Secondary MR usually implies a Carpentier type IIIb dysfunction, although type I dysfunction with isolated annular dilation may occur secondary to LA dilation. Secondary MR most commonly develops despite a structurally normal MV due to mitral leaflet tethering secondary to ventricular deformation/remodeling, annular dilation/dysfunction, and insufficient LV-generated closing forces. Assessing global LV function and dilation (diameters, volumes, sphericity, mass) and local remodeling (displacement of papillary muscles) as well as MV deformation (coaptation depth, tenting area, and tenting volume in 3 dimensions) is of paramount importance in evaluating the potential for reparability and results of treatment (32,33). Tethering may be limited to an isolated leaflet segment on the basis of “localized” ventricular remodeling or be present along the entire MV closure line in end-stage and diffuse ventricular remodeling. The degree of secondary MR may vary greatly depending on loading conditions (more so than in primary MR).
Secondary type IIIb MR can further be subclassified as arising from underlying ischemic heart disease (usually prior myocardial infarction) versus nonischemic dilated cardiomyopathy (whether idiopathic or due to specific causes such as hypertension). The mitral jet is typically eccentric or commissural in the setting of ischemic disease and posterior infarction, resulting in posterior leaflet tethering with medial commissural gap, and is central in most cases when the LV is globally dilated due to anterior infarction or nonischemic cardiomyopathy, resulting in more symmetric displacement of both papillary muscles.
It is particularly important to differentiate and separate populations of patients with primary versus secondary MR in clinical trial design (Table 1), as the comorbidities, prognosis, and therapeutic approaches in these patients vary greatly. Most patients with primary MR due to degenerative MV disease achieve long-term event-free survival similar to an age-matched population after MV surgery, provided MR correction is achieved through valve repair surgery rather than valve replacement, and before significant deterioration in LV geometry or function (1). In contrast, patients with secondary MR have varying degrees of myocardial remodeling and dilation, and usually have significant LV dysfunction. Most patients with secondary MR are treated with heart failure therapies (guideline-directed medical therapy [GDMT] ± cardiac resynchronization therapy [CRT] when appropriate) as well as coronary revascularization if substantial ischemia is present. For patients failing those initial treatments, advanced therapies including LV assist devices and heart transplantation may be considered. In patients with severe LV dysfunction, the long-term prognosis may be dictated more by the extent of ventricular dysfunction and remodeling than the severity of secondary MR. There is currently little evidence that survival or the natural history of the underlying myocardial disease are affected by mitral intervention in patients with secondary MR, although reduction or correction of MR may provide symptomatic relief (34–36).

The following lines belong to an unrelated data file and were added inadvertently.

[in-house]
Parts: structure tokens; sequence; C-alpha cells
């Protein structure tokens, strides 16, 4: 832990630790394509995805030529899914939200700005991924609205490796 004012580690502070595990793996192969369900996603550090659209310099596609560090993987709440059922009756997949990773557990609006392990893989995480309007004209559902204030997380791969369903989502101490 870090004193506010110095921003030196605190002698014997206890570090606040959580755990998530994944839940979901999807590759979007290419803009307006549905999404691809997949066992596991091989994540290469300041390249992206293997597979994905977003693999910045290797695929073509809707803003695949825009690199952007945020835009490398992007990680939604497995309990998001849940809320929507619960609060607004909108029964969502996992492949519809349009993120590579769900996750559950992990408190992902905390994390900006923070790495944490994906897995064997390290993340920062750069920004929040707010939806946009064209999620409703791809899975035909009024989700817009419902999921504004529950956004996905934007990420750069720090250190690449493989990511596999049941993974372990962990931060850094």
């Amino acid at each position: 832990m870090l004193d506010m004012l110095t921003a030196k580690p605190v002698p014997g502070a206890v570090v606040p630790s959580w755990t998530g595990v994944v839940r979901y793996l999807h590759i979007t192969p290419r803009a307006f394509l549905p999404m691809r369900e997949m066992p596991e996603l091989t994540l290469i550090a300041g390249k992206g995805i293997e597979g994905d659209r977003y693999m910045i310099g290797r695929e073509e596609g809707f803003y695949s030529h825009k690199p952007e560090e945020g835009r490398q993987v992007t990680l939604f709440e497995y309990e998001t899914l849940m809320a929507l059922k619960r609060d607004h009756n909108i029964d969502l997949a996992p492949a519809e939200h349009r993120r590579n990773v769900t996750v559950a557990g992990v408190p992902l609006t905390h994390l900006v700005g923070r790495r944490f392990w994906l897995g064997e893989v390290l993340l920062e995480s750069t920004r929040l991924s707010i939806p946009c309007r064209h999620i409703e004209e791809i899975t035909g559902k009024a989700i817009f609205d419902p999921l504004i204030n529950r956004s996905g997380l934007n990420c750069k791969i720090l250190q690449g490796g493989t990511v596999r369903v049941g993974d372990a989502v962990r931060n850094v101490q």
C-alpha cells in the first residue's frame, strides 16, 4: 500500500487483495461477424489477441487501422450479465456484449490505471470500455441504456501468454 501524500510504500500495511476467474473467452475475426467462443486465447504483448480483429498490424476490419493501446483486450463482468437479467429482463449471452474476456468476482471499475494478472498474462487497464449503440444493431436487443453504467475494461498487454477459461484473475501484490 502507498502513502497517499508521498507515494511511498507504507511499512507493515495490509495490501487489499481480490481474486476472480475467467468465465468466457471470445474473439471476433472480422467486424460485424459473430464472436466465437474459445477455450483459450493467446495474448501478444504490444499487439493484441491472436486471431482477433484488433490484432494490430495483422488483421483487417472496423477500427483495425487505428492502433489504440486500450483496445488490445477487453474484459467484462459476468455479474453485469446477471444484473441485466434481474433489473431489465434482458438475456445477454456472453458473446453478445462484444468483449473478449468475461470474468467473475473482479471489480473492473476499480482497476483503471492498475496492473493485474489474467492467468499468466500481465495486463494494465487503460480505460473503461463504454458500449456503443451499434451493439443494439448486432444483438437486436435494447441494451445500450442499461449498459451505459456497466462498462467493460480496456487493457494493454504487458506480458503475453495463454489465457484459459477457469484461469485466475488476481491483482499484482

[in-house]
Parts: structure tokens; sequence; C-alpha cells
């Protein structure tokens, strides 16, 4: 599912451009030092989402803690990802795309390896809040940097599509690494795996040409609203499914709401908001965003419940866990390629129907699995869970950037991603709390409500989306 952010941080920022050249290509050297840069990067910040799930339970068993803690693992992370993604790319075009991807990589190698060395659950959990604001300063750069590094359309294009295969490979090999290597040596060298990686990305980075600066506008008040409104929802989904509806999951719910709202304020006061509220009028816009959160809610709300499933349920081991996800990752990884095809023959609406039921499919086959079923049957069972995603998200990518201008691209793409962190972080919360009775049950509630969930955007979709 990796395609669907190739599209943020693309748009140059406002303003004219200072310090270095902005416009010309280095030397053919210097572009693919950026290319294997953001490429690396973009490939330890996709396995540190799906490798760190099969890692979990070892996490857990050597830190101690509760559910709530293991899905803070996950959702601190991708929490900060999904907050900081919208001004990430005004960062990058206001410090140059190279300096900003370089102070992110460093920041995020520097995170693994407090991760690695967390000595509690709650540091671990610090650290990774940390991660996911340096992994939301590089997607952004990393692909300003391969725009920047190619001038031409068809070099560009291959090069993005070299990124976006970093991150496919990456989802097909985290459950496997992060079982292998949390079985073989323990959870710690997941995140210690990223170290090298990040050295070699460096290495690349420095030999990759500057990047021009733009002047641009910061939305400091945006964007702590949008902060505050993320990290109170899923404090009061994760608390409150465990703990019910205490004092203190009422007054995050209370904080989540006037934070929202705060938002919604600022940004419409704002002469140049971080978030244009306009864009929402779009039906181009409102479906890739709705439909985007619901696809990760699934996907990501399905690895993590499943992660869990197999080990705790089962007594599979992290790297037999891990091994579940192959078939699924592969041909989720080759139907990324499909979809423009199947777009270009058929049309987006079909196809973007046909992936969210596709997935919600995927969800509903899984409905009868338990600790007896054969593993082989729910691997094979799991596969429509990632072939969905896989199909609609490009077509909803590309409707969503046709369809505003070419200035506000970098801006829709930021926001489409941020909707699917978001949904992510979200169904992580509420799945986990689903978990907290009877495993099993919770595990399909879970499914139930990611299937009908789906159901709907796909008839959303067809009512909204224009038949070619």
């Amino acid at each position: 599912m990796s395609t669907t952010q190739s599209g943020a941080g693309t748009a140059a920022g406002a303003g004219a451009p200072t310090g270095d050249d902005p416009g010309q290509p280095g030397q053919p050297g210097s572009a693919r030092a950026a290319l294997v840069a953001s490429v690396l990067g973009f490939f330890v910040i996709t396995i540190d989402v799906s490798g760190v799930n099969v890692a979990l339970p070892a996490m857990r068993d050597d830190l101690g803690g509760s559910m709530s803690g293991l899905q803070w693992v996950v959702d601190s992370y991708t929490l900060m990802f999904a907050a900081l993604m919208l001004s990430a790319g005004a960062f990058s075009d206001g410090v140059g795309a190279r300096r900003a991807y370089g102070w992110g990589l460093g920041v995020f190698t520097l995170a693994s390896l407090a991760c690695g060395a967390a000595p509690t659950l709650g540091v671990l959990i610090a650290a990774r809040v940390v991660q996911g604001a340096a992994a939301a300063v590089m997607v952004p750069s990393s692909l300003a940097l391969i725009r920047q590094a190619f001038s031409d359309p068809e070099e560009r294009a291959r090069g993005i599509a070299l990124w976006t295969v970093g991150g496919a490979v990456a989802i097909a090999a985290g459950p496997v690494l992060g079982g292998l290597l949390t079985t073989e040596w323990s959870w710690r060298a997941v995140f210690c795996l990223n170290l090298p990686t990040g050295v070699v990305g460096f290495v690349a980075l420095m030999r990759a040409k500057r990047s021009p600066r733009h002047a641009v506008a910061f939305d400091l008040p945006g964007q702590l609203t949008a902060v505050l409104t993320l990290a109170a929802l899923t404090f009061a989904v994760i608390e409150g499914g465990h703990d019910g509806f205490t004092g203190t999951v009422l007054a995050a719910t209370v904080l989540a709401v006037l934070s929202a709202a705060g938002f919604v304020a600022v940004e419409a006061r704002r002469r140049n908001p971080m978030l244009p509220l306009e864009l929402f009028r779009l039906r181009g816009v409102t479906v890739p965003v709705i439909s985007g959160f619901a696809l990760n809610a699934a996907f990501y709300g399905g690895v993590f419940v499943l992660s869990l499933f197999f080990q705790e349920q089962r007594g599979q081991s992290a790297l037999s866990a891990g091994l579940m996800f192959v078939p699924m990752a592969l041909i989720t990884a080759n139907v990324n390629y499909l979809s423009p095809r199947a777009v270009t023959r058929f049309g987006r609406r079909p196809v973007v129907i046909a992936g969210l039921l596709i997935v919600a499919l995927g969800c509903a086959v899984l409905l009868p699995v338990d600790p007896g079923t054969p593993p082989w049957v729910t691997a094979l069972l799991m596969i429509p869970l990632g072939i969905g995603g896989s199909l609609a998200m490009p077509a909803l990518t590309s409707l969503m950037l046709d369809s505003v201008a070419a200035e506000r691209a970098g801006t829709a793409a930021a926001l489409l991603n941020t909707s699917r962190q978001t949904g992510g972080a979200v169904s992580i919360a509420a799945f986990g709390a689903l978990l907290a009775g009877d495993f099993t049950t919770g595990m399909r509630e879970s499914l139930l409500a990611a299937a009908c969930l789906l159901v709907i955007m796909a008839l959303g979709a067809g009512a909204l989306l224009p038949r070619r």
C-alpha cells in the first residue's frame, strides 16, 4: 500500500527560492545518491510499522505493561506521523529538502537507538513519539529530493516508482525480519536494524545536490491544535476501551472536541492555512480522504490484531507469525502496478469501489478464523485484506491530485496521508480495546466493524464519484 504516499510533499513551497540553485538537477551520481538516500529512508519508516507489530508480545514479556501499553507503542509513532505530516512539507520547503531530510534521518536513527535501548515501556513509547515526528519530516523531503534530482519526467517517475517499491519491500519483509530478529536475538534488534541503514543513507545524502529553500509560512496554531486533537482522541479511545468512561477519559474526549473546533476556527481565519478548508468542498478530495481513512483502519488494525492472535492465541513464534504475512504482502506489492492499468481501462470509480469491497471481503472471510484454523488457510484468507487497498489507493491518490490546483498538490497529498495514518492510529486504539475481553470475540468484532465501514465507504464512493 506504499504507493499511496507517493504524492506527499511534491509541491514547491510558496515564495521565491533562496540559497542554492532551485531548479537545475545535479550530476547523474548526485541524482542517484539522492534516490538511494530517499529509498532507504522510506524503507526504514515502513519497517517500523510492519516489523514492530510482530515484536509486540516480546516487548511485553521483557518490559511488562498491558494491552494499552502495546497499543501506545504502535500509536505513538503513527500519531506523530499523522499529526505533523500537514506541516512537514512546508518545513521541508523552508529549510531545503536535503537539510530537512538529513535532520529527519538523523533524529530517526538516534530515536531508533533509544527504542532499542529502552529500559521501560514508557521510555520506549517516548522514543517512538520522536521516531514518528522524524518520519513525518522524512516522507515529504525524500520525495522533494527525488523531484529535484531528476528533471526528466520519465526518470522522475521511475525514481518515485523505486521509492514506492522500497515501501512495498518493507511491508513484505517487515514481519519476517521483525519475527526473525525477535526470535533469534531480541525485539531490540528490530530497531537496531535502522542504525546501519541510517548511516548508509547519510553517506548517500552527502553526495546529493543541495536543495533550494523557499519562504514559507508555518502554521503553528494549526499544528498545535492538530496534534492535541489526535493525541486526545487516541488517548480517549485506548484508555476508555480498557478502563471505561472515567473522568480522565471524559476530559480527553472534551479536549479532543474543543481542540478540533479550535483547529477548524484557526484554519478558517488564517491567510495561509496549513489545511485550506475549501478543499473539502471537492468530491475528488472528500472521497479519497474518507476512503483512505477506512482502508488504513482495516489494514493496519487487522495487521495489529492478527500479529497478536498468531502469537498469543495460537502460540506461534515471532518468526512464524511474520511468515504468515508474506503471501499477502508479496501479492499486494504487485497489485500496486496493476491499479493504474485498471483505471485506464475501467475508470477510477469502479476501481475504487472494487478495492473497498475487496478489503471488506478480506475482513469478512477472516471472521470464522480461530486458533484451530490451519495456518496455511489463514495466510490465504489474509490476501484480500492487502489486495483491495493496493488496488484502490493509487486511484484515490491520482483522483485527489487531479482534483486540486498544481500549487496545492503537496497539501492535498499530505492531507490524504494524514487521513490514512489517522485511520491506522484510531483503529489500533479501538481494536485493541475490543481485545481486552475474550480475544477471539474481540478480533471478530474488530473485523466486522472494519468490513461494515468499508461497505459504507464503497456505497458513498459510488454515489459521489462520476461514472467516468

Assessment of MR: Role of Noninvasive Imaging
Echocardiographic evaluation of MR
Echocardiography is fundamental in evaluating the etiology, mechanisms, and severity of MR, and its effect on cardiac structures and function. In addition, serial echocardiography is essential to demonstrate the effects of medical therapy, devices, and surgical MV repair and replacement over time. Routine 2-dimensional (2D) transthoracic echocardiography (TTE) differentiates whether MR is due to primary valve degeneration or is secondary to LV dysfunction or LA dilation. For primary MR, 2D TTE discriminates the specific pathological changes in the MV complex. In the presence of mixed pathologies, classification can be more difficult (e.g., secondary MR with notable annular calcification or leaflet thickening), although usually a predominant etiology can be assigned.
Specific anatomical measurements are also useful in assessment of secondary MR (Figure 2), including leaflet length, leaflet angles (particularly the posterolateral angle, indicating posterior leaflet tethering), coaptation distance (apical displacement of the coaptation point), coaptation length, and tenting area. Asymmetric tenting indicates posterior leaflet restriction, whereas symmetric tenting indicates bileaflet restriction. Measurements of global LV remodeling include LV diameters/volumes and the sphericity index. Measurements of local LV remodeling include apical displacement of the posteromedial papillary muscle, second order chords, and the interpapillary muscle distance (Figure 2) (29,37). Finally, echocardiographic measures of annular dimensions (anterior-posterior diameter >35 mm or the ratio of the anterior-posterior diameter to mid-diastolic anterior MV leaflet length >1.3) due to LV dysfunction, dilation, or dyssynchrony have prognostic significance (37,38).
Quantification of MR